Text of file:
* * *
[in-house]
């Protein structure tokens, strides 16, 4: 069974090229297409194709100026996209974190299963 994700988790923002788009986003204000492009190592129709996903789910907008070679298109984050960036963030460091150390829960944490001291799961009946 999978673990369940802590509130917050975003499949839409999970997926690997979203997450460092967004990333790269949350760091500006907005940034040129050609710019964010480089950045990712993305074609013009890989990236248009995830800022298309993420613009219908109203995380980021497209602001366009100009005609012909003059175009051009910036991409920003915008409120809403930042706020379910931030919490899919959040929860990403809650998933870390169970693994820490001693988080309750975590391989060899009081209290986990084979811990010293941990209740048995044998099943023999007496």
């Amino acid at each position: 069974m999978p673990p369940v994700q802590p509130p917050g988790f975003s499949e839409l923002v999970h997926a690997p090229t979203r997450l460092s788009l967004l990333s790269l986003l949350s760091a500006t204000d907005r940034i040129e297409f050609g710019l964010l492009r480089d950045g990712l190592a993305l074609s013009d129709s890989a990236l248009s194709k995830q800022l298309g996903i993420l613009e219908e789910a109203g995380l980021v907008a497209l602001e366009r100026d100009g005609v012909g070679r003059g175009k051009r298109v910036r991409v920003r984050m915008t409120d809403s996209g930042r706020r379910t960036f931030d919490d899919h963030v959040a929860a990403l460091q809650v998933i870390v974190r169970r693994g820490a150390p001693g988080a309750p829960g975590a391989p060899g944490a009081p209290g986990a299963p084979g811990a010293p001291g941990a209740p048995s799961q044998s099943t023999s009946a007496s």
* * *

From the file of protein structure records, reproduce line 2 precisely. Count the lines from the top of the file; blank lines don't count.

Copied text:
């Protein structure tokens, strides 16, 4: 069974090229297409194709100026996209974190299963 994700988790923002788009986003204000492009190592129709996903789910907008070679298109984050960036963030460091150390829960944490001291799961009946 999978673990369940802590509130917050975003499949839409999970997926690997979203997450460092967004990333790269949350760091500006907005940034040129050609710019964010480089950045990712993305074609013009890989990236248009995830800022298309993420613009219908109203995380980021497209602001366009100009005609012909003059175009051009910036991409920003915008409120809403930042706020379910931030919490899919959040929860990403809650998933870390169970693994820490001693988080309750975590391989060899009081209290986990084979811990010293941990209740048995044998099943023999007496």